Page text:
Collective effort from stakeholders still essential to maintain a Clean and Green Singapore
Singapore, 30 Aug 2012 - Problem spots in housing estates such as Bukit Panjang, Pasir Ris, West Coast, Hong Kah and Sembawang will be the first to have surveillance cameras deployed, as part of the National Environment Agency’s (NEA’s) effort to curb high-rise littering in neighbourhoods. The agency will be deploying the cameras at 100 locations in the next three months, starting with those with more serious littering issues (such as those involving faeces, urine or food wastes) or with high number of feedback cases from residents. The move was cheered by residents who have had to put up with neighbours who throw items such as food waste and cigarette butts out of their windows. Those caught littering on camera will be charged in court and have their cases publicised. NEA hopes that the new measures will deter such inconsiderate and anti-social behaviour.
High-rise litter not only mars the environment, but also inconveniences neighbours by staining their clothes, windows and floors. Mr Ng Cham Wat who lives at Block 174, Yishun Ave 7 has been affected by urine being flung from higher levels. He said, "My family was very disturbed because the urine not only stained our windows and clothes, but was also smelly and unhygienic. I had to dry my laundry at the common corridor instead."
Welcoming the use of the cameras, Ms Eleanor Lee, who stays at Block 446A Jalan Kayu said, "I was often afraid to open my windows for fear that the litter, such as raw eggs and diapers, would dirty them. I’m thankful the cameras are introduced to alleviate this problem." Another relieved resident, Ms Janet Loh, who stays at Block 179 Lompang Road, hopes stern action can be brought against these litterbugs to deter them from committing the offence again.
Coupled with video analytics software, the cameras have proven to be effective in nabbing high-rise litterbugs in trials conducted. They can pick up items as small as cigarette butts being thrown from windows, even in low light conditions at night. During an earlier pilot run, a camera was deployed in Bukit Batok after residents alerted NEA of persistent high-rise littering. Two offenders were later charged in court after being caught on camera throwing cigarette butts out from their windows at night. They were fined $800 and $1,000. Under the law, such offenders are liable to be fined a maximum of $1,000 and/or a Corrective Work Order (CWO) not exceeding 12 hours.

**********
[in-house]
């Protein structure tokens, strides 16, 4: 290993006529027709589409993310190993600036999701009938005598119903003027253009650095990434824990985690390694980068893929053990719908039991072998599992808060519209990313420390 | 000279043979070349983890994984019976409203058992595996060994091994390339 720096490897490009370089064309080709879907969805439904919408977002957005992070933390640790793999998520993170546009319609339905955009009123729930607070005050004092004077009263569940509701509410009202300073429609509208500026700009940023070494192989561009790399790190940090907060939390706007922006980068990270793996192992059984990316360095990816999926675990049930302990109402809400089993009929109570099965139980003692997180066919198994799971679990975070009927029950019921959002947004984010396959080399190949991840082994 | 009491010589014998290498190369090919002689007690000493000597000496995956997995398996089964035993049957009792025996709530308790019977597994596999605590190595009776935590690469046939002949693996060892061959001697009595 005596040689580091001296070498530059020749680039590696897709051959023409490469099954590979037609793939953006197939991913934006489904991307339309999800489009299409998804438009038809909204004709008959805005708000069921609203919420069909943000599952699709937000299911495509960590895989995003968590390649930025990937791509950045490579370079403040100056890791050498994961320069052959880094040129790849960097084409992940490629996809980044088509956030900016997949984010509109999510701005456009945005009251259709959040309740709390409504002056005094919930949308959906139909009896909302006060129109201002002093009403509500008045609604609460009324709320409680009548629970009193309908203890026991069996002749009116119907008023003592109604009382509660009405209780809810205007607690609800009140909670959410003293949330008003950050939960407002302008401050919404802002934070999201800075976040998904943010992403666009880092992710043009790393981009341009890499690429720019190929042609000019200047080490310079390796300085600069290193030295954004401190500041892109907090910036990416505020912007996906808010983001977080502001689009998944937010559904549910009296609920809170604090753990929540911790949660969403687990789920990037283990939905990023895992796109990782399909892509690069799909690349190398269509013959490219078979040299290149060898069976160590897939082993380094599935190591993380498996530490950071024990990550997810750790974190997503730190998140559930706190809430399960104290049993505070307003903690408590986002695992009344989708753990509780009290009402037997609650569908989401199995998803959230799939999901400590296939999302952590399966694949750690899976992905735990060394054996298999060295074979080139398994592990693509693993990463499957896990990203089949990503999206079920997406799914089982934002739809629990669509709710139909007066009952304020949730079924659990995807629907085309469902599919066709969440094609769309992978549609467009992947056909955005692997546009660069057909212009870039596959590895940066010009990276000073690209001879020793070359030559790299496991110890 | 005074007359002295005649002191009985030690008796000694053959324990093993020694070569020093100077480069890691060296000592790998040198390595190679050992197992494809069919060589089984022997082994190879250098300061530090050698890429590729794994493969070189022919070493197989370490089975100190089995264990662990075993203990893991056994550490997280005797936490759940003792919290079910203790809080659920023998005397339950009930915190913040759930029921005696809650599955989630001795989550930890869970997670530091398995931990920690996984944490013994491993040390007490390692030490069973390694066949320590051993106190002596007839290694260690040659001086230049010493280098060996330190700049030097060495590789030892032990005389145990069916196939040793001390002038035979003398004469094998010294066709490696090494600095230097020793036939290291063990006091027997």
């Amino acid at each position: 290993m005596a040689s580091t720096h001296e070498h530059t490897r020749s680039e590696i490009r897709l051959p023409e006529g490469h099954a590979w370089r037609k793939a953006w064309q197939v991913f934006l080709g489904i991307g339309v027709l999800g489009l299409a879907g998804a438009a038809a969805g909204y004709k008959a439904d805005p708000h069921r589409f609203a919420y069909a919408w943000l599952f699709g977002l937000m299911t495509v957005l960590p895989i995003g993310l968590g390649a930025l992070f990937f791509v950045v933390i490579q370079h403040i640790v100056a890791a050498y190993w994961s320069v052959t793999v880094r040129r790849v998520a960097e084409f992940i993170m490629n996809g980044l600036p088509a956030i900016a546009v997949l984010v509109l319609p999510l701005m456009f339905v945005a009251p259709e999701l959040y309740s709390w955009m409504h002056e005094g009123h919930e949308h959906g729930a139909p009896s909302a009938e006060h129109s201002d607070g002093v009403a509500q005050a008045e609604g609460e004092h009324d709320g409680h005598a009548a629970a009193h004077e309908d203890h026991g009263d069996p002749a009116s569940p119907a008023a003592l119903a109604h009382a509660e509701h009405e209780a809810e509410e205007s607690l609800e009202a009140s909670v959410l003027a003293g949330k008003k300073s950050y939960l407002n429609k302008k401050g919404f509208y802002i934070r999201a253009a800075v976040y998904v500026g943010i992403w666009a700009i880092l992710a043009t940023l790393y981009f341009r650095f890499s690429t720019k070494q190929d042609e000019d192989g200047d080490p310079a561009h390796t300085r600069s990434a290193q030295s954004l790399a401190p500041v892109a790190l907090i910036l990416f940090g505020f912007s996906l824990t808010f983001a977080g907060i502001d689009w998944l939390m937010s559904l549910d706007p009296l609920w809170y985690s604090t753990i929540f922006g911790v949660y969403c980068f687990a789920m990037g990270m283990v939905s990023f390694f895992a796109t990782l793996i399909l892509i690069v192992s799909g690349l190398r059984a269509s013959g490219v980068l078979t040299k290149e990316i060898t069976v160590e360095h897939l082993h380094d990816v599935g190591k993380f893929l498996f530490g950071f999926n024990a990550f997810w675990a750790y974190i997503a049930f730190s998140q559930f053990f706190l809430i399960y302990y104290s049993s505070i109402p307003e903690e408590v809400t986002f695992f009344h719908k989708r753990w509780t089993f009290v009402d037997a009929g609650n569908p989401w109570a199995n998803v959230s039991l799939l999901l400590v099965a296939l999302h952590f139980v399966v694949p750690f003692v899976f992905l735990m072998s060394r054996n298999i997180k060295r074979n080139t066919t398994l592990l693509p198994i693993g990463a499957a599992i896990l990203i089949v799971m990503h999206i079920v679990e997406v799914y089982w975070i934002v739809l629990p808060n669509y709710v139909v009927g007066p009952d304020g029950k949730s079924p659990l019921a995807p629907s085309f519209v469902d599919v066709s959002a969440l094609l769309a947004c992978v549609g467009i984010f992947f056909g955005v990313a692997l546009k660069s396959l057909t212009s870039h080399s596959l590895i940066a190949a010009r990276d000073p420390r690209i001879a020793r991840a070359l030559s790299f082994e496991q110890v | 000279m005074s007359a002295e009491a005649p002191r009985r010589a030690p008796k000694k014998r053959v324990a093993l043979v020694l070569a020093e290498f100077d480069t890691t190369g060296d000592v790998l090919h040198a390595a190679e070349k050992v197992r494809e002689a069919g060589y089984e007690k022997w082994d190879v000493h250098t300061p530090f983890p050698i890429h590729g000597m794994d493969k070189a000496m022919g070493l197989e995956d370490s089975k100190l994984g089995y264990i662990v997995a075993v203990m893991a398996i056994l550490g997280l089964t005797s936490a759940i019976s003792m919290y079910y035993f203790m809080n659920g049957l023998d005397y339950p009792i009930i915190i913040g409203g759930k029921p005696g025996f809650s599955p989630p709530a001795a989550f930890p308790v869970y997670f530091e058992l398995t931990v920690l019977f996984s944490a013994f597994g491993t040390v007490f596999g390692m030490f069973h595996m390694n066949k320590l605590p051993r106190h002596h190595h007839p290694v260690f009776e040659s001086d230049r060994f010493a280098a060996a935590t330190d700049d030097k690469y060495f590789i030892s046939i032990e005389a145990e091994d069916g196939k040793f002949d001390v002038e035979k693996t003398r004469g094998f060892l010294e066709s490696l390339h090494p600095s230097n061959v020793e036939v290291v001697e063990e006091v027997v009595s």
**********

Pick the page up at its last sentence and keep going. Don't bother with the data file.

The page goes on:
For new cases of high-rise littering, the cameras will be deployed after careful assessment of the situation and at least two rounds of educational efforts by the Town Councils and NEA to exert community pressure on the litterbugs.
Mr Derek Ho, Director-General of Public Health Division in NEA said, "With the greater deployment of these cameras, we intend to send a strong message to the small minority of recalcitrant high-rise litter bugs that they will be caught and prosecuted. Nevertheless, a collective effort from the community is still needed to combat this problem. We believe that in a civil and gracious society, residents will not engage in such anti-social behaviour.
"Deployment of cameras should thus not be necessary in most instances where there are strong community bonds and residents manage to work out the differences among themselves. With more community pressure and use of technology, we can look forward to fewer high-rise littering incidents and a cleaner environment."
Members of the public who encounter high-rise littering are advised to call NEA’s 24-hour Call Centre at 1800-CALL NEA (1800-2255 632).
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